Tuesday, September 1, 2009

Not the Pepsi Challenge

So, N's sick again -- a cold that morphed into a cough, then into breathing issues, which then led us into nearly an entire afternoon at in the doctor's office. We came home with a breathing machine and an asthma diagnosis. She's fine -- it really wasn't all that alarming an incident overall, and she was a champ: just a little ramped up by the albuterol.

So now we have another action plan to post on the inside of my cookbook cabinet right beside the accidental peanut ingestion directive, and she's one step closer to being Allergy Girl. (There is apparently an Allergy Boy in the school district we live in: the moms I know that have had children who shared a classroom with him assure me his issues are far more severe than N's. Purple glue stick is apparently off limits for him). Seems like asthma's just another one of those childhood hazards these days, anyhow. Potentially scary, but highly manageable for sure. It's amazing how much better she got so quickly after just one breathing treatment.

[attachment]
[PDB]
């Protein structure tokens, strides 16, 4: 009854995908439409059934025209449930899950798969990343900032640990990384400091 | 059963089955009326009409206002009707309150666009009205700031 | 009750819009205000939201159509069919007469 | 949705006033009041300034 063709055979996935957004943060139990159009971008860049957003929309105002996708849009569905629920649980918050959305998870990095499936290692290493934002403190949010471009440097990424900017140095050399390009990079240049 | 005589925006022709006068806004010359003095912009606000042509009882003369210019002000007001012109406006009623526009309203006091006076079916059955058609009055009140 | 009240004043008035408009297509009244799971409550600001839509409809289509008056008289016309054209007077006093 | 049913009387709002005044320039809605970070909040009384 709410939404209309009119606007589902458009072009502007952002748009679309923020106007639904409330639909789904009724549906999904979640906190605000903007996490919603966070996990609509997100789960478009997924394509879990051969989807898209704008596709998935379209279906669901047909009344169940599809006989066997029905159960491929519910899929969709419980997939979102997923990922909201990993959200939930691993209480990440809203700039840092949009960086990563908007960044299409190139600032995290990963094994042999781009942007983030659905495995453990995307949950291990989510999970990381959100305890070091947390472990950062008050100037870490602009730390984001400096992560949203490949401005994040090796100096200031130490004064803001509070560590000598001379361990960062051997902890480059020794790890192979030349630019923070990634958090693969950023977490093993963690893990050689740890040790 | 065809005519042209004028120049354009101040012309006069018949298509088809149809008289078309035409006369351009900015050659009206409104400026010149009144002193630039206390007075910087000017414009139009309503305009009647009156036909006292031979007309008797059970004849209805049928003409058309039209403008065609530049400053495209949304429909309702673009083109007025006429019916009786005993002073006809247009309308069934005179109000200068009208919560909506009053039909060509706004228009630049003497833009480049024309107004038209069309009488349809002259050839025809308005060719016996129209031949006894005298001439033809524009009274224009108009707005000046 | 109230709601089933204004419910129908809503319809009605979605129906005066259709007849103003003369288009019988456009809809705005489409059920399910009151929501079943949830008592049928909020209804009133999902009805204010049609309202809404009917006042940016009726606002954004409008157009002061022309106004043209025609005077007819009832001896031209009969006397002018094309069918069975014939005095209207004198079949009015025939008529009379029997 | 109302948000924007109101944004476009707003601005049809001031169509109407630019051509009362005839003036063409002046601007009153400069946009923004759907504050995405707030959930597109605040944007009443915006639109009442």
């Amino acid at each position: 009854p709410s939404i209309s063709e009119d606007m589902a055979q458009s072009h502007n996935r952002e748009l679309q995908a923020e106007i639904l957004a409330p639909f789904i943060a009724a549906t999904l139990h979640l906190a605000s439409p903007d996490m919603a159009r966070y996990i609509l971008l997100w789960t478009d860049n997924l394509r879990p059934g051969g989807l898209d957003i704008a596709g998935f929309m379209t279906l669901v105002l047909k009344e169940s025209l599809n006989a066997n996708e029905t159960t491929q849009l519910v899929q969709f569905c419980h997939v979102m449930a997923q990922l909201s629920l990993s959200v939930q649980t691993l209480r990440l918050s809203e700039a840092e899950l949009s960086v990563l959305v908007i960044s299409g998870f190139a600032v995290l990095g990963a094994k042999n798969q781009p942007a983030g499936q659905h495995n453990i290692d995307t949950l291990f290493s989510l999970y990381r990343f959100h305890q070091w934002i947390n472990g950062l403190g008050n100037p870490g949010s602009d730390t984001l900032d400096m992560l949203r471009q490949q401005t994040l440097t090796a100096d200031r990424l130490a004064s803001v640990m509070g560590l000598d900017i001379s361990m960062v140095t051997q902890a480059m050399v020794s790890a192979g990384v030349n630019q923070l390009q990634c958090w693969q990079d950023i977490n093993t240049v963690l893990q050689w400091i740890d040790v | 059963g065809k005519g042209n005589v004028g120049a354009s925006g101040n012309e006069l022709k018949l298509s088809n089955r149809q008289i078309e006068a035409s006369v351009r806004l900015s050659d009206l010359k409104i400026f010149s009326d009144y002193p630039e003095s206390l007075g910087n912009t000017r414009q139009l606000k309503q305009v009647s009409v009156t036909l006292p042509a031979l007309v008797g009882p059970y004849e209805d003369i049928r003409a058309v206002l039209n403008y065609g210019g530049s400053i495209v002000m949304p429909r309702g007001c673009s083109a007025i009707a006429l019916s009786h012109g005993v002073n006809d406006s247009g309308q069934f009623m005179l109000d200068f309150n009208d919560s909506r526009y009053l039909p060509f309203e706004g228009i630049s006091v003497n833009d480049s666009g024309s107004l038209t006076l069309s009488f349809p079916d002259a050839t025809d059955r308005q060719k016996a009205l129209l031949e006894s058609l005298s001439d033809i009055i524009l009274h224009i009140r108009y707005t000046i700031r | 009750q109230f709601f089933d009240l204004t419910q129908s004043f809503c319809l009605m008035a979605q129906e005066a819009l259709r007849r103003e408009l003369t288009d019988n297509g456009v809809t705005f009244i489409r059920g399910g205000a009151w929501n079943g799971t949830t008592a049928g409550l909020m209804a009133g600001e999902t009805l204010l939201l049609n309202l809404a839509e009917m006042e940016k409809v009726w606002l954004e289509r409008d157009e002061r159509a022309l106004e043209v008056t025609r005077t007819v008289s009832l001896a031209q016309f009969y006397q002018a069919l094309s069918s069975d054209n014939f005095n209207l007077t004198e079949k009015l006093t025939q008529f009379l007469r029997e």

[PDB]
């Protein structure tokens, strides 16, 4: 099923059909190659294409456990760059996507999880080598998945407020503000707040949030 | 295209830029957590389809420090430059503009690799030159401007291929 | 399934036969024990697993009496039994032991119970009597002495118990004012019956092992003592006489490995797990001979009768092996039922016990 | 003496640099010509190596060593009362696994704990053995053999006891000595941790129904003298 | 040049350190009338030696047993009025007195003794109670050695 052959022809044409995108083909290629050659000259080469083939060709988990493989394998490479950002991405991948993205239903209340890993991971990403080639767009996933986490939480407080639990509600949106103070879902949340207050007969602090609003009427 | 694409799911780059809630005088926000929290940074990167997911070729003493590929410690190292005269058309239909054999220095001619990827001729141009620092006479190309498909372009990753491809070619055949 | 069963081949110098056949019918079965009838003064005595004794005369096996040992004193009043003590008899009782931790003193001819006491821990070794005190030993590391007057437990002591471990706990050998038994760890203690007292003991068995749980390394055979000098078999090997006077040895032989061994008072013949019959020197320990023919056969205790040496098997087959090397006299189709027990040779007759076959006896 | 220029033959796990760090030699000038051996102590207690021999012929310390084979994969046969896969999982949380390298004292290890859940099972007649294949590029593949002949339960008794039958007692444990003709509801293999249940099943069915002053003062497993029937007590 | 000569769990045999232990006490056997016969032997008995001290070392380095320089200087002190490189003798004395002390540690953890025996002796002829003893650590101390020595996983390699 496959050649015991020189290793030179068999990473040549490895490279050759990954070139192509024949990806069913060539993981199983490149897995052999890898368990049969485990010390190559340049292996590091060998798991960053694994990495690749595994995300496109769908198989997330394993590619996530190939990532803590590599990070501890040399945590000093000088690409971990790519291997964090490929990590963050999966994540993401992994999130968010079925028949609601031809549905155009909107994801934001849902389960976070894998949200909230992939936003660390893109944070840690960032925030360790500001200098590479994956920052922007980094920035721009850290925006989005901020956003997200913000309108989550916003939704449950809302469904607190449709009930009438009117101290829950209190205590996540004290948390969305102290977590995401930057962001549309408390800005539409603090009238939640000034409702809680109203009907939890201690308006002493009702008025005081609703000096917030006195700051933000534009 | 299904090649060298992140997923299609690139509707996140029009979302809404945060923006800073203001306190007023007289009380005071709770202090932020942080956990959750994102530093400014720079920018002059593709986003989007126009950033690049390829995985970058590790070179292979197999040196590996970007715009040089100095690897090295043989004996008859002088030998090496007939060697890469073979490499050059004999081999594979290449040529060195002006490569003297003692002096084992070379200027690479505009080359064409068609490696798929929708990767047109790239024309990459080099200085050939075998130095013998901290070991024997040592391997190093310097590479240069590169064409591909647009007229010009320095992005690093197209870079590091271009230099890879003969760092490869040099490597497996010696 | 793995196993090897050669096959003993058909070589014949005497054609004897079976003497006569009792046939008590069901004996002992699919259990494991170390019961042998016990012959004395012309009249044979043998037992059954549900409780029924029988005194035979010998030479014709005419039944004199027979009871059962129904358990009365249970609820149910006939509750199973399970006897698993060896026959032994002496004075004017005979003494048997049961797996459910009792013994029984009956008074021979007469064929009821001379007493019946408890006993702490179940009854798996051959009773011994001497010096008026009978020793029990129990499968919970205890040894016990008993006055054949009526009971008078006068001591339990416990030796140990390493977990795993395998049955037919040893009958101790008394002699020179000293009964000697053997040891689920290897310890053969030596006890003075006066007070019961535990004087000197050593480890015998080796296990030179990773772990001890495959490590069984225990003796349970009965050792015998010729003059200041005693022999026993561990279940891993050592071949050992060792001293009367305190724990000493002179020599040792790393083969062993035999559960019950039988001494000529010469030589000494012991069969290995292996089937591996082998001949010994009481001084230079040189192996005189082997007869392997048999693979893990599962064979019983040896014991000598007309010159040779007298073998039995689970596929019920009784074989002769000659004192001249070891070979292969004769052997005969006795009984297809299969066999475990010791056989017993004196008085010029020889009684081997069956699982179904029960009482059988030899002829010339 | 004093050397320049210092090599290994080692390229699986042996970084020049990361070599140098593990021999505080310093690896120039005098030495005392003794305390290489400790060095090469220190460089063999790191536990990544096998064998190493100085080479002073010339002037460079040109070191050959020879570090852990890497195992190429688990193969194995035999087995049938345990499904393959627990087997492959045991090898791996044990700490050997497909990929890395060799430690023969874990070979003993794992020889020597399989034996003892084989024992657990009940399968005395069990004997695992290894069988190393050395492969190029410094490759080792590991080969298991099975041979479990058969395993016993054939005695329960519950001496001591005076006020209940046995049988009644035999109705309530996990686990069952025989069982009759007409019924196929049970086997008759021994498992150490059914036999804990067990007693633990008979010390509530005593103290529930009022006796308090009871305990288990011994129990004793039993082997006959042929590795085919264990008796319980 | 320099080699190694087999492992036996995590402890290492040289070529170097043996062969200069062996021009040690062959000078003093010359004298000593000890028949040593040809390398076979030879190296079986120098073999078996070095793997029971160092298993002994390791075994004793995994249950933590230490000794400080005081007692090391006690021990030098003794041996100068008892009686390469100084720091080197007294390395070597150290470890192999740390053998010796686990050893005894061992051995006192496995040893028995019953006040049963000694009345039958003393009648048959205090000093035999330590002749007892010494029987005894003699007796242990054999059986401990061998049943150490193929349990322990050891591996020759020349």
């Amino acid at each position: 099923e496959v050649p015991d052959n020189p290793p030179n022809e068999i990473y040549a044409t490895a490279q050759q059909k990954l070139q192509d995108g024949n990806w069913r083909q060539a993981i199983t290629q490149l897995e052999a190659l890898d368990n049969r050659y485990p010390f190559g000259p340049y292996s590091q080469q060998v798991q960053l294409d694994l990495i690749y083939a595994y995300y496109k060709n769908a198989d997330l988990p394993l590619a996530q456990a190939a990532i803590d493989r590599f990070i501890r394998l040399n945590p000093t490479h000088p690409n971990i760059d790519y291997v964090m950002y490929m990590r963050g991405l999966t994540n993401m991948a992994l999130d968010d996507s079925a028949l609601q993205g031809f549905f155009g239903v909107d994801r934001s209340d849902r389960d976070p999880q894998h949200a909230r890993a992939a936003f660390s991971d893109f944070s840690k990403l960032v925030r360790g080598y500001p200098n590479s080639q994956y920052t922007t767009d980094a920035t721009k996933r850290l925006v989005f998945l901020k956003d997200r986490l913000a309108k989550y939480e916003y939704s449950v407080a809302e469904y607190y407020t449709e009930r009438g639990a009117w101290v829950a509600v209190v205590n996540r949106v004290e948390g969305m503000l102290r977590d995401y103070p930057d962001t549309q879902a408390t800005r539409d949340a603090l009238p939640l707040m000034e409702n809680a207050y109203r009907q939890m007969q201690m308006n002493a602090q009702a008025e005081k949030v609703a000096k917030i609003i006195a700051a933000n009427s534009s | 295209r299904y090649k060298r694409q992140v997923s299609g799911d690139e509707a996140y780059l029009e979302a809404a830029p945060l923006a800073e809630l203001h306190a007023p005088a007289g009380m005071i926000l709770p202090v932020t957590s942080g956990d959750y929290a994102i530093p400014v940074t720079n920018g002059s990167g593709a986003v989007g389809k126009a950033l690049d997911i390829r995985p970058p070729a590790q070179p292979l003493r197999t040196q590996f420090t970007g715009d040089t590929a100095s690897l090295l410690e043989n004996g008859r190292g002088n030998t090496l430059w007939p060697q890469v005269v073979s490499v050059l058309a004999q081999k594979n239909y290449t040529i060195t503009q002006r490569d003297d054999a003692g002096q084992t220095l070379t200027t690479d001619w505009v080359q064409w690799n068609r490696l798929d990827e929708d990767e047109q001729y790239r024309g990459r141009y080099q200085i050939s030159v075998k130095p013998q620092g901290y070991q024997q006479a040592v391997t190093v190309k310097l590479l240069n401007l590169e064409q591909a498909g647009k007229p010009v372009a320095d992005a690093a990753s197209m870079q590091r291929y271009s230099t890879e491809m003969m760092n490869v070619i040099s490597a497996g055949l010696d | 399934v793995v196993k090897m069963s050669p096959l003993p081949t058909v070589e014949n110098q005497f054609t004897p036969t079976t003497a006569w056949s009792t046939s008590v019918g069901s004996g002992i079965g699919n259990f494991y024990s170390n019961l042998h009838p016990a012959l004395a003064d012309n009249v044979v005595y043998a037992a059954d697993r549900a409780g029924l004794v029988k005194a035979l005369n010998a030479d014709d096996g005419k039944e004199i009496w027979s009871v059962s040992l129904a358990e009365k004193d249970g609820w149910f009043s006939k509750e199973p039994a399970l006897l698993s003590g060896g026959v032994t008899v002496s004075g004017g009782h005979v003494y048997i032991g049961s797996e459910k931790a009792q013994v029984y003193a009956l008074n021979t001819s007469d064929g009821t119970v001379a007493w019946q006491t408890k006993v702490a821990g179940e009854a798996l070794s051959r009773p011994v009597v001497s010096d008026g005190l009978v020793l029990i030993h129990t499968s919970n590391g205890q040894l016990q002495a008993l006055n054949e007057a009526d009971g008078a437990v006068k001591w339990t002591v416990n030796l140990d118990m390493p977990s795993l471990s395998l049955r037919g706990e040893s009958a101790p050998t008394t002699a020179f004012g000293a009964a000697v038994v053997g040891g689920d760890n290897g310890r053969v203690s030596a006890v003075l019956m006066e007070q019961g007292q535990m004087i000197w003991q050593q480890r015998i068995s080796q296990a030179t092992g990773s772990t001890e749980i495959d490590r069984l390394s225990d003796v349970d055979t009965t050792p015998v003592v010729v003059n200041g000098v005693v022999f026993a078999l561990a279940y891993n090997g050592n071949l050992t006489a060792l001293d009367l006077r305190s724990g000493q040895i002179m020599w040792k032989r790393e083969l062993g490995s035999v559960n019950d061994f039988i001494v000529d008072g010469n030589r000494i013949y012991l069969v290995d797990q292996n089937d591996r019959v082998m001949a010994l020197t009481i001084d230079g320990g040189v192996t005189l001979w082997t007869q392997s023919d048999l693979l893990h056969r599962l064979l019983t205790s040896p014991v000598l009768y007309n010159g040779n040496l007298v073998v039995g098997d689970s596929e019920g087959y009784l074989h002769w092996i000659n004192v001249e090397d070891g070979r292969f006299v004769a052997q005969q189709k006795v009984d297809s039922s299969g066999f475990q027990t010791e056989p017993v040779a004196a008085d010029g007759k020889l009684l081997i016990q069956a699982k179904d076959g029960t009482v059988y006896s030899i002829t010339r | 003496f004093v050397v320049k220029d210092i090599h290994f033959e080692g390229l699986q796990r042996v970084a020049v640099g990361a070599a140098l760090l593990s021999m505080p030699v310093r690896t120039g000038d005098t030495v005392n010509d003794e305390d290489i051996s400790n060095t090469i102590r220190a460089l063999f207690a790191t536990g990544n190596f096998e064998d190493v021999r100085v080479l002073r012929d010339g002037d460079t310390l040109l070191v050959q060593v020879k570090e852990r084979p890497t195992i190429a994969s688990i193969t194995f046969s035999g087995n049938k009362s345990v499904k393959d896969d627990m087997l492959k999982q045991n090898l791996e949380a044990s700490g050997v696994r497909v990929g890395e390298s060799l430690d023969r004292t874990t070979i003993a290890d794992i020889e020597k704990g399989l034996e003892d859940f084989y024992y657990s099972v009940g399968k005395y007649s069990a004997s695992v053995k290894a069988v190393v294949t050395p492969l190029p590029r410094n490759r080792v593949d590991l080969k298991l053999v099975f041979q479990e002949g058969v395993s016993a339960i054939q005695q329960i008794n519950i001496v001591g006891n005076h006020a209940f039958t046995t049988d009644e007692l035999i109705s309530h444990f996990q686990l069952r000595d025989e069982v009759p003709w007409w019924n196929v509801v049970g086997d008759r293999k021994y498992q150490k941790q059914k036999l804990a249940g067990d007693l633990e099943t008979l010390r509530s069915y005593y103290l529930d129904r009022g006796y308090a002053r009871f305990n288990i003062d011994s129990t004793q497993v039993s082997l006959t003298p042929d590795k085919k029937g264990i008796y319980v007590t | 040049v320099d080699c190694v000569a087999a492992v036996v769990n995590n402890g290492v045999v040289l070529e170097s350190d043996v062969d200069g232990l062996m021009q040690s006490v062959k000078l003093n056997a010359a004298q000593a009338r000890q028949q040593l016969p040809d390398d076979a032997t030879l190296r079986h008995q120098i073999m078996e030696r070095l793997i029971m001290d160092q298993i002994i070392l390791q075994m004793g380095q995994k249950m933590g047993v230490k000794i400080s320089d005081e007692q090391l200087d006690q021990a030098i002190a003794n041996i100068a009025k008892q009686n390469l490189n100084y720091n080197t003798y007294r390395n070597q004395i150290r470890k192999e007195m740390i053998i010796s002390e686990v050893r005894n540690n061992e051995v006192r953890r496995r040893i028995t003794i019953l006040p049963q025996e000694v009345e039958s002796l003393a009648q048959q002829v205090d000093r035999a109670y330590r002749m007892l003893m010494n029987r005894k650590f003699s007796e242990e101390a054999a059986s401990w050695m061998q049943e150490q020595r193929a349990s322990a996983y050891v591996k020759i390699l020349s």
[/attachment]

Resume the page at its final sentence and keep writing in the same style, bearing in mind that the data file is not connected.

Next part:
Anyway, I realized it's been a while since I gave an allergy update. How can I not have shared the results of a momentous occasion: the soy challenge!

Back in mid July, N. and I visited her allergist so that we could conduct this challenge. Soy was a food we'd been avoiding since March, along with the egg and the nuts of all sorts. Since there were mixed results from her two tests (positive for soy on the blood test, negative on the skin test), and she threw up soon after eating soy cheese and soy milk, the allergist suggested the challenge to confirm one way or another whether or not it was a food we needed to avoid.
A food challenge basically involves administering increasing doses of the food in question over a designated time frame, in the controlled situation of a doctor's office in case any adverse reaction occurs. I brought a quart of soy milk into the office with us, along with a whole bag of toys and activities to entertain N., as we had been told we would be in the office for about three hours.